13. 13. SPA– India Political Commonality Legal Order (Foundation): • Defense: external relations are stable – no significant threats BUT some disagreements with China and Pakistan (work in progress) • Domestic Tranquility: domestic relations are relatively stable with some conflicts between castes and Muslims vs. Hindus • Legal Base: influenced by the British Judicial System - judicial review of legislative acts; separate personal law codes apply to Christians, Hindus, and Muslims burdensome and complex regulations; accepts compulsory ICJ jurisdiction with reservations; ease of doing business in India is low – the country is ranked 133 (out of 183) by the World Bank Group Polity (Organizational): • Legislative Consensus: union territories; democratic tradition, several larger opposing parties; elections based on popular vote and electoral college; decentralized system divided into three branches; policy-making processes are transparent with clearly defined responsibilities and procedure • Judicial Procedures: complex legal system; law has a national character – is a part of local culture and life; Indian judiciary is known for its independence and extensive powers - fairly routinely intervene with executive action; Indian courts are slow due to a shortage in personnel – however, existing laws are effective, enforceable, and relatively reliable. • Executive Authority: courts are quite efficient in managing the country and enforcing laws Welfare (Significant): • Secure Existence: complex and evolving operating environment (legally, politically, & economically); stable; India ranks medium in UN Human Development Index • Political Freedom: political freedom exists; people are allowed to vote at age 18; multi- party system reflects the ideological diversity existing in India • Significant Engagement: public is involved in determining the future and shaping the country’s structures, operational frameworks, and political climate Social Compact Legal Base Politica l System Policy Process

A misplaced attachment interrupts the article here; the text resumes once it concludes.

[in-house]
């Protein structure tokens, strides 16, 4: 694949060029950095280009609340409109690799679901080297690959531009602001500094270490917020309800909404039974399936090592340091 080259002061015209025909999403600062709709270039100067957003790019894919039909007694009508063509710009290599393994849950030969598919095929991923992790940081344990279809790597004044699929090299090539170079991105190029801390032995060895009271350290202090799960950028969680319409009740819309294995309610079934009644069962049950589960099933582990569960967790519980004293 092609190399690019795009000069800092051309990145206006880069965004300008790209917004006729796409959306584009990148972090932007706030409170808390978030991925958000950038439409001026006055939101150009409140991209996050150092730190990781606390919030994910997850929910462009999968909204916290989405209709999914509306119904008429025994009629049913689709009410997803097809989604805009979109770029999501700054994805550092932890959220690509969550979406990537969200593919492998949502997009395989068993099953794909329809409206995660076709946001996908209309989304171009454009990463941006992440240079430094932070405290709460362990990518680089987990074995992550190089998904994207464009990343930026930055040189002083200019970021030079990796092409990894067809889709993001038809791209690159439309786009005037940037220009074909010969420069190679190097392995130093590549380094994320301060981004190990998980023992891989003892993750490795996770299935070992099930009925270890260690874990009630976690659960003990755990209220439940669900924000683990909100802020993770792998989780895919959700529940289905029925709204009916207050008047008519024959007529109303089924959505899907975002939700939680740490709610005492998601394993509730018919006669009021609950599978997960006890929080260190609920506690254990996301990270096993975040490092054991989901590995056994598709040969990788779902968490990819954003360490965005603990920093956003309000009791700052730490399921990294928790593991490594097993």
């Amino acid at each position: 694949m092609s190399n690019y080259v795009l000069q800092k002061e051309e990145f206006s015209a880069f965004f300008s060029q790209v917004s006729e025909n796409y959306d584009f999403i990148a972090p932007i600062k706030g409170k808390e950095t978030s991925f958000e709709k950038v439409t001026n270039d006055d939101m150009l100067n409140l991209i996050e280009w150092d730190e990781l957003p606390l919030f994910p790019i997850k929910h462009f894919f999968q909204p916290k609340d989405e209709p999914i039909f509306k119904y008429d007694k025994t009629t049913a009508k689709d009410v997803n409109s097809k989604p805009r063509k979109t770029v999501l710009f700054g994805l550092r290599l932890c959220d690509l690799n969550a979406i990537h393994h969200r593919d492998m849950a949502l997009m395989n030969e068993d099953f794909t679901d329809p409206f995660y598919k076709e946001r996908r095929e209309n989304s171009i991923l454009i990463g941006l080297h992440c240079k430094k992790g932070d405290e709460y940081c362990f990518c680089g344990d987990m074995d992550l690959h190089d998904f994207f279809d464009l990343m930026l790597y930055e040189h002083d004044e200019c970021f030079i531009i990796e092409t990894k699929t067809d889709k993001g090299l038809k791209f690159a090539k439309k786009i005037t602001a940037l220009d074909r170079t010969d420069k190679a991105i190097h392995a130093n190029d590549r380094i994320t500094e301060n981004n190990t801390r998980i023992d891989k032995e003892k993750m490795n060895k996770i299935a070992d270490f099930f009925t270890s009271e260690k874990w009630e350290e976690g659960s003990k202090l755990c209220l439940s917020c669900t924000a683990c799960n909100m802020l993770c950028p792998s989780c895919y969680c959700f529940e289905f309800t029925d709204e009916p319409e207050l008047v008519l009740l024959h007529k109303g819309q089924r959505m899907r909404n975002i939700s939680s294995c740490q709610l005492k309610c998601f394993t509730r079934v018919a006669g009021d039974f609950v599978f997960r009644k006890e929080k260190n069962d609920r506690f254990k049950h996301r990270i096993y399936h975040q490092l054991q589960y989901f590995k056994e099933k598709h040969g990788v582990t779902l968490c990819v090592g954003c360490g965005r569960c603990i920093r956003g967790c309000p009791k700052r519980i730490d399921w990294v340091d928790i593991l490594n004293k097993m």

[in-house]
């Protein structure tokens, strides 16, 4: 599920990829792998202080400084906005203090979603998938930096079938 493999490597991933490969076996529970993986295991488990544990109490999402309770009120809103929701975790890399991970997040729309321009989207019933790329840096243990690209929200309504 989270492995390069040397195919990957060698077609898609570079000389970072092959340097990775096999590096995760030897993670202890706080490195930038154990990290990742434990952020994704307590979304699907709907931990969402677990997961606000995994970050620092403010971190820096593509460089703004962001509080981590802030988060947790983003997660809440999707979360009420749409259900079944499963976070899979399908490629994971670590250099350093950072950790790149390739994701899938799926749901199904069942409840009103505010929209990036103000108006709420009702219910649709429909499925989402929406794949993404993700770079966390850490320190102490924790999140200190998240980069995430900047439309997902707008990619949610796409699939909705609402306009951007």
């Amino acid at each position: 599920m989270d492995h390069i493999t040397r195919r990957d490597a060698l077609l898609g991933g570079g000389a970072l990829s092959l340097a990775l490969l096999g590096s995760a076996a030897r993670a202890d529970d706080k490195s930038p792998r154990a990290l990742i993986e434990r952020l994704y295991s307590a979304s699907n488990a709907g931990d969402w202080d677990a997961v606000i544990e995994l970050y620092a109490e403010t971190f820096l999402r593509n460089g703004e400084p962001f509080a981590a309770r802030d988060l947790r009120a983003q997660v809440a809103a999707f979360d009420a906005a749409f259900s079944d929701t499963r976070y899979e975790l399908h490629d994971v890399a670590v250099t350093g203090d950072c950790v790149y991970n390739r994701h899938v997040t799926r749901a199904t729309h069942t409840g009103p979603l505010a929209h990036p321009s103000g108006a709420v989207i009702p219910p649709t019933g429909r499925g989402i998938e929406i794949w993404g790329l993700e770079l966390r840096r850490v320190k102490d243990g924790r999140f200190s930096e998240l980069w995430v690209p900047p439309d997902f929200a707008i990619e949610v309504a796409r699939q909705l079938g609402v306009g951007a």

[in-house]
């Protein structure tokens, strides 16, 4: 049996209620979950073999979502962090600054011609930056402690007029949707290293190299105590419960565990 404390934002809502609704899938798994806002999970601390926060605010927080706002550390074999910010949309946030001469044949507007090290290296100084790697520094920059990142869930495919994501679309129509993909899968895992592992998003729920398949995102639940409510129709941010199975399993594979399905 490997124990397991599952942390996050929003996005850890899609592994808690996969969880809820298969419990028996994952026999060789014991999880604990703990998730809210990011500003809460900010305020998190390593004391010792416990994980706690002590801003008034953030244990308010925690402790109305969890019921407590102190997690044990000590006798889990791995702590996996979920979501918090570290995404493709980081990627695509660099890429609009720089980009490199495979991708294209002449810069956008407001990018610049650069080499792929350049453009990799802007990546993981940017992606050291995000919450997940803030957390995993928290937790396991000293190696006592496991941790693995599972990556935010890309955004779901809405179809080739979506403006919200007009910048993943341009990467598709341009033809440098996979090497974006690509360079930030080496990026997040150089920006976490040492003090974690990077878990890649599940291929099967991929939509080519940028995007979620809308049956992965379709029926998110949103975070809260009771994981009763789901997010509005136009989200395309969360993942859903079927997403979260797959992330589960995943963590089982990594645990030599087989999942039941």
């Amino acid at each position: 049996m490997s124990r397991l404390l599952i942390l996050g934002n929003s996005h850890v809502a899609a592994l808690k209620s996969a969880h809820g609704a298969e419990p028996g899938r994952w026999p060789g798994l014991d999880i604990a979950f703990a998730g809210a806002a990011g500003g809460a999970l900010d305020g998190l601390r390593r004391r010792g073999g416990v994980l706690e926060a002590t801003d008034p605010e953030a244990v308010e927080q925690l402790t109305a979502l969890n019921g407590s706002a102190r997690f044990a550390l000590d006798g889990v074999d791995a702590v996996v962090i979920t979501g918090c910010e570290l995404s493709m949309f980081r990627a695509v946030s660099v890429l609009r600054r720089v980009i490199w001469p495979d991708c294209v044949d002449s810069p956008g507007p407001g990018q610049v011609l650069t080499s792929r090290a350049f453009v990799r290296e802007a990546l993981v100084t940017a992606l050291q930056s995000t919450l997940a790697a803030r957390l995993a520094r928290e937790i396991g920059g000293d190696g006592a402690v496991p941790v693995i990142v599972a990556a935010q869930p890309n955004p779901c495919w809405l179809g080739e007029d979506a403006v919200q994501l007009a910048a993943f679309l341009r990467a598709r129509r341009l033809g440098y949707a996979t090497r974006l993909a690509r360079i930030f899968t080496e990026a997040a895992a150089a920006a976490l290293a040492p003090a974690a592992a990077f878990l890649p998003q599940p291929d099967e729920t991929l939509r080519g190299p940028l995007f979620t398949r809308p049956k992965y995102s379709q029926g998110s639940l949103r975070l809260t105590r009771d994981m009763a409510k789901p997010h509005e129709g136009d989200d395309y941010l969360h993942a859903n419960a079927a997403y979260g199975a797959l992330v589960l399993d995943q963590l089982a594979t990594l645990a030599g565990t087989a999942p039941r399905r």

14. 14. SPA– India Cultural Commonality Workforce Mindset (Foundation):  Useful Skills: literacy rate is 61%, increase in skilled labor – but education remains a privilege and remains in need of improvement/liberalization (literacy rate and general education level are improving); unorganized labor and disenfranchised people remain a problem as well as high levels of poverty • Accumulated Knowledge: quality improvements in educational systems; schools are accessible to the general public – however, higher education remains largely exclusive and selective; learning through tradition still exists and remains a central part of culture • Final Meanings: social morality shaped strong regional and local identities; strong indigenous heritage; caste system influences interaction, daily lives (food, clothing, job, education, etc.) Style (Organizational): • Basic Roles: relative gender equality; profound socioeconomic inequalities – caste system; family oriented; large/extended families (include neighbors and entire town); • Decisional Patterns: high power distance; strong relationships – relationship oriented; particularistic society; low uncertainty avoidance – flexible rules and structures; • Societal Recognition: caste, multi-ethnic/multi-religious; India has many different social groups, which differ in languages and dress, follow different religions as well as eat different foods – however, they share many common attributes that unite them Symbols/Sacred Values (Significant):  Communication Modes: communitarian, paternalistic, hierarchical; many regional dialects and several major languages (incl. English); “no” is being avoided • Religious Beliefs: mainly Hinduism; life happens in a circular pattern; reality is relative (me versus you, me versus the world); high degree of ambiguity • Symbols: destiny, karma, caste system; “Respect one another” – people are alike, flexible beliefs while embracing traditions; meditation (i.e. yoga); ideology: there are many answers, many directions, it is chaotic, diverse, unpredictable, evolving, changing, never static, etc. Sacred Values Workforc e Mindset Culture System Styles of Interacti ng